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Top 10 Signs of Cancer in Dogs and Cats

Published July 13, 2012 in Dr Peto Says, Monthly Care Tips, What's New |
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1. Evidence of Pain

Limping or other evidence of pain while your animal companion is walking, running, or jumping is mostly associated with arthritic issues or joint or muscle diseases, but it can also be a sign of cancer (especially cancer of the bone).

2. Changes in Bathroom Habits

Changes in your animal companion’s urinary or bowel habits – difficulty using the bathroom, frequent bathroom use, blood in urine or stool – these are all potential signs of cancer.

3. Lethargy or Depression

If you notice your animal companion is not acting like himself or herself – sleeping more, less playful, less willing to go on walks or to exercise – this can also be a sign of cancer. Once again, lethargy or depression is not a symptom confined to cancer, but an accumulation of any of these signs is reason enough to speak with your companion’s veterinarian.

4. Coughing or Difficulty Breathing

Coughing or abnormal breathing can be caused by heart disease, lung disease, and also cancer. Cancer can metastasize through the lungs and cause these symptoms.

5. Change in Appetite

Dogs and cats do not stop eating without a cause. While a lack of appetite does not automatically indicate cancer, it is still something to be discussed with your veterinarian. Oral tumours can also cause difficulty or pain when eating or swallowing.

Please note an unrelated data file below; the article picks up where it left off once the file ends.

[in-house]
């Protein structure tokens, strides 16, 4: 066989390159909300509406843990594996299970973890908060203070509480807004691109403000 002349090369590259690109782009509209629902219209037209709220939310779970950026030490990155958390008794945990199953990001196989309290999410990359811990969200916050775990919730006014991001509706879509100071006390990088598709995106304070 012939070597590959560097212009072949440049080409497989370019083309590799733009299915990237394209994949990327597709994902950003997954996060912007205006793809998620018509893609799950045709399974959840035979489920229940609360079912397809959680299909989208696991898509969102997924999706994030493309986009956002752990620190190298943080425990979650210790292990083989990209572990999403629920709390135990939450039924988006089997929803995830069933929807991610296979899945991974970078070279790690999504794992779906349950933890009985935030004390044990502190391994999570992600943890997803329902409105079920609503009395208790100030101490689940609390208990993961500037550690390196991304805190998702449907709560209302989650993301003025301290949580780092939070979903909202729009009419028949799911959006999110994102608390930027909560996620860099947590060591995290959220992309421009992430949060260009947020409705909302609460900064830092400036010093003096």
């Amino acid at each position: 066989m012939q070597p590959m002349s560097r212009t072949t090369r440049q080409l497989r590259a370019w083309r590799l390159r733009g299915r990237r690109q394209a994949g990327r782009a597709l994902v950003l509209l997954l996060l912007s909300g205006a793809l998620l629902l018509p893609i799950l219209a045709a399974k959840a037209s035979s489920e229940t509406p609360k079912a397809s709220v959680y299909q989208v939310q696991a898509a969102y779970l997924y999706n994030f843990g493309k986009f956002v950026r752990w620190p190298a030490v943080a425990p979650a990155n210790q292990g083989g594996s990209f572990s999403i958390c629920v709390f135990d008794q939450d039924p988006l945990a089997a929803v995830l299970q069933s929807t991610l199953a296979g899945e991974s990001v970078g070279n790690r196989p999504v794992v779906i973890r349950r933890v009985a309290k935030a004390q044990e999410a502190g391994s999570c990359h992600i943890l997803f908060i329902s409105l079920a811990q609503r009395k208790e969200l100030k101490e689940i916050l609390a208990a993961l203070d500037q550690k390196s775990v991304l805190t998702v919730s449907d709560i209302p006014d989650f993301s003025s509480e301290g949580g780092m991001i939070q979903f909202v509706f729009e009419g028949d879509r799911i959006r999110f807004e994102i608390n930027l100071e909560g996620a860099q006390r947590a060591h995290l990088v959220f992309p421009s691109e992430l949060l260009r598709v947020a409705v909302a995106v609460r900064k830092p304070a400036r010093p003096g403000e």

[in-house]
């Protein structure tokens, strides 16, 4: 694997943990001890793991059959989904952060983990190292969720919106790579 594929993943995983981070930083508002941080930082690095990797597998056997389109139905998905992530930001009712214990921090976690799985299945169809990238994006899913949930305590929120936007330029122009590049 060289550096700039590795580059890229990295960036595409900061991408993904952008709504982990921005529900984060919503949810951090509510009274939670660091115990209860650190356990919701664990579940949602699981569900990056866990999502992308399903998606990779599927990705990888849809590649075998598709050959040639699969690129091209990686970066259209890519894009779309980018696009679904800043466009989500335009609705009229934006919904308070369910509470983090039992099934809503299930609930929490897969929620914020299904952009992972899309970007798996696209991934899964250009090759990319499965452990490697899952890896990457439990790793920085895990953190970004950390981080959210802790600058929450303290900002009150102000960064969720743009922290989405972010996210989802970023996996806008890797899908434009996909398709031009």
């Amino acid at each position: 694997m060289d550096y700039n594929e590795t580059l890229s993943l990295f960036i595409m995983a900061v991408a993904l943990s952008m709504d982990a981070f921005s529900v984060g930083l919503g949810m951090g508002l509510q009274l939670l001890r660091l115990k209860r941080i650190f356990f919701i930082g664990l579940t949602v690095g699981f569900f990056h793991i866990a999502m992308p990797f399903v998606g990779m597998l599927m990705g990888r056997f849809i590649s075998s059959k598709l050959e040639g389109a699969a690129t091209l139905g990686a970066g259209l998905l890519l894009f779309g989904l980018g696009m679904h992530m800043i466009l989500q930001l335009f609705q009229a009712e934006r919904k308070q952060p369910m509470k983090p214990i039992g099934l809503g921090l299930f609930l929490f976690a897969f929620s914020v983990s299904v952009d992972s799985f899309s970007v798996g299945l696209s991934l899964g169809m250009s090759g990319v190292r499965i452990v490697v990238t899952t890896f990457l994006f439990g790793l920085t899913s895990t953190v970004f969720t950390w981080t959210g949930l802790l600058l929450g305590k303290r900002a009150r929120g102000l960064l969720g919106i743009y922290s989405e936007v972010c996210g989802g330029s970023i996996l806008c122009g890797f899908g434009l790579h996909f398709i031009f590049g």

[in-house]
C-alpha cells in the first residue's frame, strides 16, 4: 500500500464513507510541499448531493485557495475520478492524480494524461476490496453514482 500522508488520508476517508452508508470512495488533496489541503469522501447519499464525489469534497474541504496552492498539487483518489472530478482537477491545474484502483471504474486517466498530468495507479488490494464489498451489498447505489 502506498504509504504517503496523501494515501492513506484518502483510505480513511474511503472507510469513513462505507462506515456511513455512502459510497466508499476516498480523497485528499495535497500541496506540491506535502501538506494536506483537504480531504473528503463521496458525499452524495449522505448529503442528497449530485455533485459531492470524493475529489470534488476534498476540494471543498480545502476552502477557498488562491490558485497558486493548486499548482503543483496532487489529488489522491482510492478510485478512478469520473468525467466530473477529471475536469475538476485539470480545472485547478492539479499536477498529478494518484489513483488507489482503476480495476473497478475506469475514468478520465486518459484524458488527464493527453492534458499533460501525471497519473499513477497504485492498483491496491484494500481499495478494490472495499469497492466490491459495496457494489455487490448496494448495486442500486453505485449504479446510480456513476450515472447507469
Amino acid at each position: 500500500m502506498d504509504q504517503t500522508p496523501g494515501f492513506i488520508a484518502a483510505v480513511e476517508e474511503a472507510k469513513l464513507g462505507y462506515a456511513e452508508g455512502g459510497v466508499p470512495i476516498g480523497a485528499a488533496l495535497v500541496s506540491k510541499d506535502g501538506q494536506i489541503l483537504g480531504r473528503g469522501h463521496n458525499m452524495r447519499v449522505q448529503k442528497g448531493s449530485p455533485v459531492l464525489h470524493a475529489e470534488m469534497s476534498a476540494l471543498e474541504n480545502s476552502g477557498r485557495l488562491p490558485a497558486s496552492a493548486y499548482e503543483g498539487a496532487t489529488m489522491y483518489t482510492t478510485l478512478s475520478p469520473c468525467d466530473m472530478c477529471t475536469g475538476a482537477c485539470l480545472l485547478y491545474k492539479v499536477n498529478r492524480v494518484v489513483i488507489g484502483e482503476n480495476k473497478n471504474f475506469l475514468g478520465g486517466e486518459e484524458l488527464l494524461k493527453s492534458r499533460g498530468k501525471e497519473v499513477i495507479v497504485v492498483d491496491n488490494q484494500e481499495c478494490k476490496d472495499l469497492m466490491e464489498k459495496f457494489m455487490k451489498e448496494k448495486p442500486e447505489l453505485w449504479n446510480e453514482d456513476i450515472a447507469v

6. Weight Loss

Cancer is among the list of diseases that can cause weight loss in your animal companion. If you notice sudden weight loss in your canine or feline companion (and it is not currently on a diet), along with other signs from this list, be sure to mention it to your veterinarian.

7. Non-Healing Wounds

If your animal companion has wounds or sores that are not healing, it could be a sign of infection, skin disease, or even cancer.

8. Abnormal Discharges

Blood, pus, vomitingdiarrhoea, or any other abnormal substance being discharged from any part of your animal companion’s body should be checked out by your veterinarian. In addition to that, if your canine or feline companion’s abdomen becomes bloated or distended it could be a sign of an accumulation of abnormal discharge within the body.

9. Abnormal Odors

Offensive odours from your animal companions mouth, ears, or any other part of the body, should be checked out. Oftentimes cancers of the mouth, nose, or anal regions can cause such foul odours.

10. Lumps and Bumps

Not all lumps and bumps on or under your animal companion’s skin will be cancerous, but there is no way to know for sure without getting your veterinarian involved – this is especially important if the lump is not resolving itself or is growing in size. A needle biopsy is commonly done and a veterinary pathologist can let you know if the cells are cancerous or not.

Selected from PetMD